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City, State and Community Leaders Align to Tackle Institutional Racism

Proclamations, Senate Bill and Testimony on Roundhouse Agenda for “Deconstructing Racism Day”

ALBUQUERQUE, N.M - The City of Albuquerque, the State of New Mexico, and community leaders are working together to address the legacies of racism and colonization at the root of the state’s persistent disparities in measures of health, wealth, education, and child well-being.

Mayor Tim Keller, Governor Michelle Lujan-Grisham, and the City of Albuquerque Human Rights Board adopted proclamations recognizing February 13th as Deconstructing Racism Day in Albuquerque and New Mexico. Youth from Albuquerque will be testifying before the State Legislature today.

“We are coming to recognize that many policies and practices that appear to be ‘race neutral’ can have racially disparate outcomes,” said Michelle Melendez, Director of the City of Albuquerque’s Office of Equity and Inclusion, a cabinet-level office established by Mayor Keller when he was elected in 2017.  “It is clear to us that addressing institutional racism is key to addressing these persistent inequities.”

Mayor Keller issued a proclamation, mirroring one adopted by the City’s Human Rights Board and proposed by the Deconstructing Racism Committee, which has been working for more than a decade to pass anti-racism legislation in New Mexico. It reads, in part:

“The City of Albuquerque is most successful when every person has equitable access to the conditions that support people’s well-being; and

“Eliminating complex inequalities and all barriers to equity, including those based on race/color, gender, class, ethnicity, cultural background, sexual orientation, disability, nationality, language and their intersections, continues to be the City of Albuquerque’s goal.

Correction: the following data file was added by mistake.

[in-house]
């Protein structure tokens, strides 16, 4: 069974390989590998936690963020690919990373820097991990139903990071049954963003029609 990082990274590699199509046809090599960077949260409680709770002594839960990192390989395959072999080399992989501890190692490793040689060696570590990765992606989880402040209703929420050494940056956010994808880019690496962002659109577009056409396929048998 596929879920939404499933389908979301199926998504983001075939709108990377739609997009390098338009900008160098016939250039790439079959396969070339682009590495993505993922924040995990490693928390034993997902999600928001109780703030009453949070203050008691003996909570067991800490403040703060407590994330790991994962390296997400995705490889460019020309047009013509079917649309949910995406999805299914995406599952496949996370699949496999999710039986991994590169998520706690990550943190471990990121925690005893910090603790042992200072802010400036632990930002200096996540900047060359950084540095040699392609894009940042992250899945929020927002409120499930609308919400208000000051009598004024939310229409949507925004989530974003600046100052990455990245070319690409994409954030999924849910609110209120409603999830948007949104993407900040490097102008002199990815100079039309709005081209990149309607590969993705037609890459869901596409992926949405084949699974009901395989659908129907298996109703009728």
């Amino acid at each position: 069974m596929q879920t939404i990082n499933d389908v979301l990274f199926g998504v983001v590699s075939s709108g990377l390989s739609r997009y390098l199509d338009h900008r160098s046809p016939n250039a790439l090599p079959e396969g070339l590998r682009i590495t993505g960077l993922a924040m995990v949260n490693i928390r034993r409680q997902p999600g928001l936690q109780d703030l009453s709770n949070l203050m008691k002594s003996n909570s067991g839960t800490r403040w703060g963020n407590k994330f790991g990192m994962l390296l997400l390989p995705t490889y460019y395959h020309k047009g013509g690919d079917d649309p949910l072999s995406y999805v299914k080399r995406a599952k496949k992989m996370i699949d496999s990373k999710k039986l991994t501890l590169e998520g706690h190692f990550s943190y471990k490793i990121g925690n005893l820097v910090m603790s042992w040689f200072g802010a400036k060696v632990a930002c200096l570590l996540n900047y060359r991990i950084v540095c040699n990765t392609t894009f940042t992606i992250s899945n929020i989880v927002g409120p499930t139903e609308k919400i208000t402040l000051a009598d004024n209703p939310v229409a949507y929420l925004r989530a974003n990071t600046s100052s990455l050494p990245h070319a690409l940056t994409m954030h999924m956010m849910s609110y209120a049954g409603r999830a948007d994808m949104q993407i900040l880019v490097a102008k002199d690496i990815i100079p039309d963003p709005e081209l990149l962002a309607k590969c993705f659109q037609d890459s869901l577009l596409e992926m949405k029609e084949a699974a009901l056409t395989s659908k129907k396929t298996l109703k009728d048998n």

The Legislature is also considering a bill, co-sponsored by Senator Linda Lopez and Representative Patricia Roybal Caballero of Albuquerque, which would require state agencies to implement policies to decrease institutional racism. When Mayor Keller was a state senator, he co-sponsored similar legislation.

The proclamations are part of a plan by the City of Albuquerque Office of Equity and Inclusion to normalize conversations about race; examine the differential outcomes; work with community members and with city departments to assess policies and practices; and train city employees to recognize barriers and to work to address them so that all people have equitable opportunities to thrive.

The Human Rights Board, whose members were appointed by Mayor Keller and confirmed by City Council, meets monthly and reviews complaints of discrimination, as well as looks for opportunities to fully implement the City’s Human Rights Ordinance, first adopted in 1974.


The mission of the Office of Equity and Inclusion is to inspire and equip city government to make Albuquerque a national role model for embracing diversity as our greatest asset. The office was created as part of Mayor Tim Keller’s vision to build a more inclusive Albuquerque. The Office of Equity and Inclusion is a recipient of a W.K. Kellogg Foundation Grant, furthering our efforts to increase equity across all indicators and diversity in the City’s workforce.